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V.M. Chandra Vs. Union of India & Ors [1999] INSC 127 (6 April 1999)

S.R.Babu, S.N.Phukan RAJENDRA BABU, J. :

The appellant before us was initially engaged as a Technical Mate on a daily rate of Rs. 6.70 with effect from August 23, 1976 and thereafter at the daily rate which varied from Rs. 6.70 to Rs. 15.40. From time to time her services were utilised as Technical Mate as the required qualification is a diploma passed or failed. She was continued in service and she was declared to have attained temporary status in 1981. When the appellant represented that she had not been conferred with temporary status in Group C the Chief Engineer took the view that the appellant was not entitled to be employed in Group C.

Thereafter an application was presented to the Central Administrative Tribunal, Ernakulam Bench [hereinafter referred to as the Tribunal] seeking the relief of absorption in Group C. The Tribunal set aside the action of the Chief Engineer and remitted the matter to the concerned authorities. Again the decision was rendered against the appellant and she approached the Tribunal. On this occasion the Tribunal directed the Chairman of the Railway Board to examine this matter and give appropriate relief. The Chairman of the Railway Board stated as under :

There are no category of posts designated as Technicalmates on the Railways..Zonal Railways have no power to introduce any new designation/category of posts. Further, designations are meant to describe the incumbents of posts in regular scales. Casual labourers who do not hold any post are not to be described by any designation prescribed for regular employees and are to be described only as casual labour.

In his view a casual employee is only a casual employee and a casual employee cannot be differentiated from another casual employee and the designation of post cannot be attached to such an employee. The Tribunal, therefore, found helplessness to give relief to the appellant and dismissed the application filed by the appellant. Hence this appeal. The order dated October 30, 1985 by which the appellant was appointed clearly indicates that her services had been engaged as a Technical Mate since she had completed the course of diploma in technical subjects. The view taken by the Chairman of the Railway Board that there is no post of Technical Mate available for absorption itself appears to be incorrect inasmuch as the Railway Board by its communication No. P(S) 443/I/Misc./MP/MAS/Vo.X stated as follows :- Board have communicated their approval for considering the casual labour technical mates in the Geographical jurisdiction of the division for absorption as skilled Artisans Gr. III in scale Rs. 950-1500 against 25% of direct recruitment quota alongwith serving casual labour artisans.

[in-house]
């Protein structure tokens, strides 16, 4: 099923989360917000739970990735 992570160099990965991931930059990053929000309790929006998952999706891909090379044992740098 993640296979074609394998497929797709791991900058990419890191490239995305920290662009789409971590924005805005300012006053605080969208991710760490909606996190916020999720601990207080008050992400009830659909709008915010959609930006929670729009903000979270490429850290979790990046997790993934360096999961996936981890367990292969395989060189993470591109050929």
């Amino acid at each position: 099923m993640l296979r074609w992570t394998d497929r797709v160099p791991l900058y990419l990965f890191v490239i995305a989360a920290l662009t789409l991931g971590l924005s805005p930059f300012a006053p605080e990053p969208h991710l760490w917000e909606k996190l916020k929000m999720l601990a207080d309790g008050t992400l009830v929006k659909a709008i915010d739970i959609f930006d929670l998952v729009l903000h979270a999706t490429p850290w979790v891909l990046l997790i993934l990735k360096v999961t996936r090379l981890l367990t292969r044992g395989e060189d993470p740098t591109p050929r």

This communication clearly indicates the manner in which a person whose services have been engaged as a Technical Mate on casual basis has to be treated. If this is the mode of providing an employment, then we fail to understand as to how the Chairman of the Railway Board could not apply the same to the appellant and give appropriate relief. Considering the long period of service the appellant had put in and the qualification possessed by her, namely, a diploma in technical subjects, it would certainly entitle her to be absorbed as a skilled Artisan in Grade III in scale 950-1500 against post available in respect of direct recruitment quota. If this aspect had been borne in mind by the Chairman of the Railway Board, we do not think that he would have rejected the case of the appellant.

The view taken by the Chairman of the Railway Board that there cannot be any designation assigned to a casual employee baffles all logic because there can be engagement of a peon on casual basis and there can be engagement of a clerk on casual basis and it cannot be said that both are casual employees and, therefore, there cannot be any distinction between a peon and a clerk as they are engaged on casual basis. In that view of the matter we do not think that the view taken by the Chairman of the Railway Board was justified.

Considering the number of occasions the appellant had approached the Tribunal and the authorities for relief, we do not think that any useful purpose will be served by merely setting aside the order of the authorities and remitting the matter to them. On the other hand, it would be an extraordinary case where we should direct the respondents to absorb the appellant as a skilled Artisan in Grade III in appropriate scale as indicated in the communication No. P(S) 443/I/Misc./MP/MAS/Vo.X of the Board and the benefit thereof should be given to the appellant.

However, the appellant will not be entitled to any higher monetary benefits than what she was drawing hitherto. The appellant will be fitted in the appropriate scale by giving increments and continuity in service on that basis. These directions shall be given effect to within a period of three months from today.

We allow this appeal by setting aside the order made by the Tribunal and allow the application filed by the appellant before the Tribunal. But in the circumstances of the case, there shall be no order as to costs.


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